October 18, 2016 // Local

Young martyr a symbol of hope for Mexico’s priests, official says

A pilgrim holds an image of Mexican St. José Sánchez del Río, who was martyred at the age of 14 in 1928, before the canonization Mass for seven new saints celebrated by Pope Francis in St. Peter’s Square at the Vatican Oct. 16.

By Junno Arocho Esteves

ROME (CNS) — The heroism of Mexico’s newest saint, St. José Sánchez del Río, should embolden the nation’s priests to continue their ministry with trust in God, said the vice postulator of the young saint’s cause.

For priests in Mexico, especially those who denounce the activity of drug traffickers and find themselves targeted for attacks, the life of St. José is a call to place their “full trust in God,” Antonio Berumen, the vice postulator, told Catholic News Service Oct. 14.

“There comes a time in which, evidently, we must live through difficult times, but in the end Jose’s message is ‘I trust in you,’” he said. “It is complete trust in God and having the assurance that there is someone who acts and continues to act in the lives of men and women.”

As Pope Francis declared seven new saints Oct. 16, one of the banners hanging on the facade of St. Peter’s Basilica showed a young boy dressed in blue jeans and a white shirt.

In his hands, the 14-year-old St. José holds a rosary and a palm branch, symbols of his unshakeable faith and martyrdom. A trail of blood is seen at his feet along with a single bullet, symbolic of the torture and the manner of death he endured at the hands of his captors.

The martyrdom of St. José Sánchez del Río, who died in 1928 during a government crackdown on Catholics, takes on a new meaning today amid violence in Mexico.

The murder of three priests in September was the latest in a disturbing trend of attacks against priests throughout the country. According to the Catholic Multimedia Center, 15 priests have been murdered in Mexico in the last four years.

St. Peter’s Square hangs banners in preparation for the Oct. 16 canonization of five new saints, including Salomone Leclercq, Manuel González García, Lodovico Pavoni, José Sánchez del Río and Elizabeth of the Trinity.

Although most people believe the murders were committed by drug traffickers who wanted to send out a message to those who oppose them, government officials are facing criticism not only for downplaying the seriousness and frequency of the attacks but also for their attempts to blame the victims for their own deaths.

The recent death of Father José Alfredo López Guillen, a well-liked priest in Michoacán who was abducted and found a week later with five gunshot wounds to the stomach, brought attention to the ferocity of drug traffickers willing to murder members of the clergy who spoke out against them.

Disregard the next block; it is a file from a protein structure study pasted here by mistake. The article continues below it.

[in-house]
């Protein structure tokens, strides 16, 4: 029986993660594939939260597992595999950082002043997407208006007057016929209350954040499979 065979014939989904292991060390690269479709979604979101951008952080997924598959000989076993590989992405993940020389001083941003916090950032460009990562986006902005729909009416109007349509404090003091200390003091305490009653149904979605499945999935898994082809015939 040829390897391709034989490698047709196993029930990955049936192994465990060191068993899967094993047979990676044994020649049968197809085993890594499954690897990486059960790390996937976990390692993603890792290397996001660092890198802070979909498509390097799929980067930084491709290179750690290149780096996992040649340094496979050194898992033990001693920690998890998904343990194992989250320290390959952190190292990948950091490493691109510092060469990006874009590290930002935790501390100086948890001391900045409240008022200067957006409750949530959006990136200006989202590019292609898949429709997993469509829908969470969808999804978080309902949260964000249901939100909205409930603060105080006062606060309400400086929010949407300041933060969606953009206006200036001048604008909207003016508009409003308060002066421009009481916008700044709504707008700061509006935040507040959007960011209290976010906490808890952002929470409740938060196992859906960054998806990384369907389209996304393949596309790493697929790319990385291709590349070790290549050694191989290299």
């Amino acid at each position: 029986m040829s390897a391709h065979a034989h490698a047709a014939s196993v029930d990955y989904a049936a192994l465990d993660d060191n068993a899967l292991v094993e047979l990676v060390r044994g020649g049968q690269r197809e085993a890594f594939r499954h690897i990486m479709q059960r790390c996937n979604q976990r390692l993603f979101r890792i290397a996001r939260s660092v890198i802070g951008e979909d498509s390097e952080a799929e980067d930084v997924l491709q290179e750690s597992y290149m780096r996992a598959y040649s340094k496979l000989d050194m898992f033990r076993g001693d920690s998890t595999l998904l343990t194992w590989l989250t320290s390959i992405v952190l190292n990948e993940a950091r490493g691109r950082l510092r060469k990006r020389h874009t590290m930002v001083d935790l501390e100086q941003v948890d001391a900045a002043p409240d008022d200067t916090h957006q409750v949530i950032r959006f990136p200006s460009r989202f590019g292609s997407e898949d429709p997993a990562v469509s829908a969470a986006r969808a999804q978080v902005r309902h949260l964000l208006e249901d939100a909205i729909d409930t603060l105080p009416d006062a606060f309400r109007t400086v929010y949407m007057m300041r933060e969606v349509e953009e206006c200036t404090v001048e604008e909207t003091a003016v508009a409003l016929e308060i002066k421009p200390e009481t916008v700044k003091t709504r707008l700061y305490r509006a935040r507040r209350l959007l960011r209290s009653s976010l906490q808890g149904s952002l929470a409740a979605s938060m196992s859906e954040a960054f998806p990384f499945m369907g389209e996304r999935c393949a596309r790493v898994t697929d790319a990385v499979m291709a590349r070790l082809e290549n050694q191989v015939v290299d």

However, Gov. Silvano Aureoles Conejo of Michoacán claimed the priest was spotted in a surveillance video at a local hotel with a young boy, implying that he may have been a pedophile and died because of his actions.

But, calling the governor “irresponsible,” the mother of the child on the video immediately filed a complaint, stating that the video shows her son with his father, not with the priest. The attempt to discredit the priest’s reputation also drew the ire of local church officials who demanded an apology from the governor.

Father López’s parishioners in Janamuato also rushed to the late priest’s defense and said he devoted his priestly life to helping youths in the town overcome drug and alcohol addiction, an action that most likely angered local drug traffickers.

Auxiliary Bishop Jaime Calderón Calderón of Zamora in Michoacán told journalists in Rome Oct. 14 that the death of priests like Father López continue the legacy of St. José Sánchez del Río, who in the face of certain death continued to announce the truth of the Gospel.

“The murder of our priests shows that they are there, they are there with the community, they are there with those who suffer,” he said. “And for us this is also a sign and a witness that violence will not be overcome by more violence.”

“With ever greater conviction, I see in the behavior of our priests that what we bring can forge new relationships that will build a more peaceful Mexico with justice, truth, righteousness, but above all, with love,” Bishop Calderón said.


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